New products from those companies are cheaper, delivered as a service, more collaborative, or more open than Microsoft's Office apps--in some cases, all of the above. Sounds promising until you realize what they're up against: IDC puts Office's market share at around 95%. "They've been the only option for so long, culturally it's hard to make a switch," says Bethann Pepoli, deputy CIO for the Commonwealth of Massachusetts. The state was an early advocate of the Open Document Format--an alternative to Microsoft's OpenXML--yet 90% of state employees still use Office.
Google added a free, collaborative presentations application to its Google Docs online productivity suite. Yahoo bought Zimbra, developer of an Ajax-based collaboration suite, for $350 million.
IBM launched a free, downloadable personal productivity application suite, called Symphony, for Windows and Linux--and eventually for Mac OS X--that includes a word processor, spreadsheet, and presentation software. The tools also are available as part of Lotus Notes 8. Symphony, however, isn't available as a hosted service, nor does it leverage Notes' collaboration features, though Douglas Heintzman, director of strategy for IBM's collaboration technologies, hints that could come later.
Symphony puts more weight behind OpenOffice and the Open Document Format, of which IBM has been one of the biggest supporters. An updated version of OpenOffice was released last week, too. Free productivity suites have been touted for years as an alternative to Office, with little success, despite the backing of IBM, Sun Microsystems, and others.
Microsoft Office, in contrast, is a cash cow, with more than 71 million licenses sold in fiscal 2007. Microsoft last week issued a service pack for Office 2003 (the third since the product's release) and provided a preview of the upcoming Office for Mac 2008. Microsoft's OpenXML document formats recently failed in a first round of voting at the International Organization for Standardization, but the company remains publicly confident that once it addresses issues raised during the vote, OpenXML will become a standard in the next round of voting early next year.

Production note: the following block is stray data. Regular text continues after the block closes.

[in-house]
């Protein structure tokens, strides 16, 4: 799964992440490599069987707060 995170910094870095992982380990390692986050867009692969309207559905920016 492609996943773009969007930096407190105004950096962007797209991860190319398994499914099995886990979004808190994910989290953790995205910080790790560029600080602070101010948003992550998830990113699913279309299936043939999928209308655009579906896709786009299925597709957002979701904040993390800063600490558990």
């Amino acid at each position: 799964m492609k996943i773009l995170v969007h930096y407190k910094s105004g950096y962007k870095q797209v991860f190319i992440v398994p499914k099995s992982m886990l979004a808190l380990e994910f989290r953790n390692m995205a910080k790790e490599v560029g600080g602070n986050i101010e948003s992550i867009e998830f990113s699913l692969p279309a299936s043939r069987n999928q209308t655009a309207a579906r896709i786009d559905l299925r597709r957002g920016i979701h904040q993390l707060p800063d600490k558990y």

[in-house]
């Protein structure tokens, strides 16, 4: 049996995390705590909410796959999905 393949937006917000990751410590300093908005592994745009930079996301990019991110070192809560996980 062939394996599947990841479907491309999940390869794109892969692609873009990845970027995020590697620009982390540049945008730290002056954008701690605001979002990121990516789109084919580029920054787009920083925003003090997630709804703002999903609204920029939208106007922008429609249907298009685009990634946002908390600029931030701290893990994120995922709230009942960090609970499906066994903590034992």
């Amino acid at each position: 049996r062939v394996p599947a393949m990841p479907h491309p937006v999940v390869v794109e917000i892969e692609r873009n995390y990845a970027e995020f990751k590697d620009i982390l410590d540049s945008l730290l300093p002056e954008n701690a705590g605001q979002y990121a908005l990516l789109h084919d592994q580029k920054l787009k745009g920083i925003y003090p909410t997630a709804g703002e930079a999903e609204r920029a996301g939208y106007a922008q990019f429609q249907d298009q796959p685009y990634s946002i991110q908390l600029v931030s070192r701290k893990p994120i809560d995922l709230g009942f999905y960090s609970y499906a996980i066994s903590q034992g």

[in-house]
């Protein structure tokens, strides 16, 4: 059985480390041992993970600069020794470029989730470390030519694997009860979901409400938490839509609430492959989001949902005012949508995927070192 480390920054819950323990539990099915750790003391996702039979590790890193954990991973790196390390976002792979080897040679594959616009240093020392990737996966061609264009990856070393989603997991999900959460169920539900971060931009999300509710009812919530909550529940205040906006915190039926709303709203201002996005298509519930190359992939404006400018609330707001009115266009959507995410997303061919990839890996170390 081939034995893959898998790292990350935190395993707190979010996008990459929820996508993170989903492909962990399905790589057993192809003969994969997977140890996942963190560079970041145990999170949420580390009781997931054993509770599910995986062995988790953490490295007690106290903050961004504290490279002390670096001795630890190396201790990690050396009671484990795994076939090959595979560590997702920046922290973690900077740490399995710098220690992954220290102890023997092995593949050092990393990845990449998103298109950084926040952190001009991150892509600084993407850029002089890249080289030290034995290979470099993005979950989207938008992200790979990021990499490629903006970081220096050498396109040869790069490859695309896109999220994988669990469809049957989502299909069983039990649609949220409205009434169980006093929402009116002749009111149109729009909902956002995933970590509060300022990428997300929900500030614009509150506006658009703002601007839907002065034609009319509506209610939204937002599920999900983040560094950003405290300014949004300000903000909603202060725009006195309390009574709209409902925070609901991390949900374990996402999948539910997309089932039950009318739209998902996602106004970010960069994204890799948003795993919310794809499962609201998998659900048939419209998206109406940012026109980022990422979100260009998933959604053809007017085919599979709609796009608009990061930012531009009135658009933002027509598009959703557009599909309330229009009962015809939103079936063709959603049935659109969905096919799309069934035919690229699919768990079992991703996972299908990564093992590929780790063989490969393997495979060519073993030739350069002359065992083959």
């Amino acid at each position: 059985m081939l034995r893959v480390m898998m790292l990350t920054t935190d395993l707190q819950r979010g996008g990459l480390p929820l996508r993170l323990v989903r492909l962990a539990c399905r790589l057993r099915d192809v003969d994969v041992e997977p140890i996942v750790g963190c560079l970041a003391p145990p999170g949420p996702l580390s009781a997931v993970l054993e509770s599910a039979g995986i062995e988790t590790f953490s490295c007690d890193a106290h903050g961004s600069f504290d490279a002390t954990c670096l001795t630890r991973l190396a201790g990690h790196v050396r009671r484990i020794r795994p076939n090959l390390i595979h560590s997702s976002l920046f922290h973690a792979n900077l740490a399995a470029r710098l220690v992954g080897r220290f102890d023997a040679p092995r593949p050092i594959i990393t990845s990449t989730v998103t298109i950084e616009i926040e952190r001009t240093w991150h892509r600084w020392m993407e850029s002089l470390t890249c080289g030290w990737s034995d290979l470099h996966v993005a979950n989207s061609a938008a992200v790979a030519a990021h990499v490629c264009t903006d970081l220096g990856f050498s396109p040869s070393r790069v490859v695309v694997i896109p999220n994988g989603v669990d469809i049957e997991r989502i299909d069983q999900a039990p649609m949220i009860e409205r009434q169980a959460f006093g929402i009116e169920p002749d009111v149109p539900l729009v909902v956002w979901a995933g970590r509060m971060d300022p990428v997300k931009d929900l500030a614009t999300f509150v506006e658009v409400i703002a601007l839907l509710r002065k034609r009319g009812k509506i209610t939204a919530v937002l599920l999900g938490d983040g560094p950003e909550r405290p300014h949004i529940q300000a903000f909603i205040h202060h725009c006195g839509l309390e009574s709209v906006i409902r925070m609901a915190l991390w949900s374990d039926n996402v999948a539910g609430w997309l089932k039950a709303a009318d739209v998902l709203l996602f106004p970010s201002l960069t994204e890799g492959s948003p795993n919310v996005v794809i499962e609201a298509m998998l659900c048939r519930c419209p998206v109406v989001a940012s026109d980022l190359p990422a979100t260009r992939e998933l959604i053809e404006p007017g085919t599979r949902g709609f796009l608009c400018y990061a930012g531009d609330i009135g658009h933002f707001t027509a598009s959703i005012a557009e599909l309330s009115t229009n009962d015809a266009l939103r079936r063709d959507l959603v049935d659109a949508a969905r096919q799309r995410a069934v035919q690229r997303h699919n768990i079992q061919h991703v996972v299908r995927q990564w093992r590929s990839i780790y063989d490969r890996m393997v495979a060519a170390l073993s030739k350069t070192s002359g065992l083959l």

Life Brokerage Partners, a life insurance brokerage firm with 70-plus employees, tried migrating away from Microsoft Office to OpenOffice, but recently came back. Why? Life Brokerage couldn't shake its dependence on Excel spreadsheets, and its partners and clients continued to use Microsoft Office. Even though OpenOffice can save files in Office formats, employees would forget to do so, resulting in complaints and resends. What's more, there was a learning curve with OpenOffice, and software glitches were tougher to resolve since support was relatively lacking compared with Microsoft.
"At the end of the day, taking users away from Microsoft is a daunting task," says Forrester Research analyst Rob Koplowitz.
Microsoft's glaring weakness is that its desktop apps are just that--available only on PCs and laptops. Microsoft doesn't have an answer to Google Docs. Office Live is the name given to hosted services for small businesses, not Web apps for a broad audience. And the collaboration features that do work with Office are a function of SharePoint Server and Communications Server, not the Office applications themselves.
Presumably, it's only a matter of time before Microsoft comes out with online productivity apps of its own. Until it does, however, the up-and-coming alternatives can do some things Microsoft Office can't.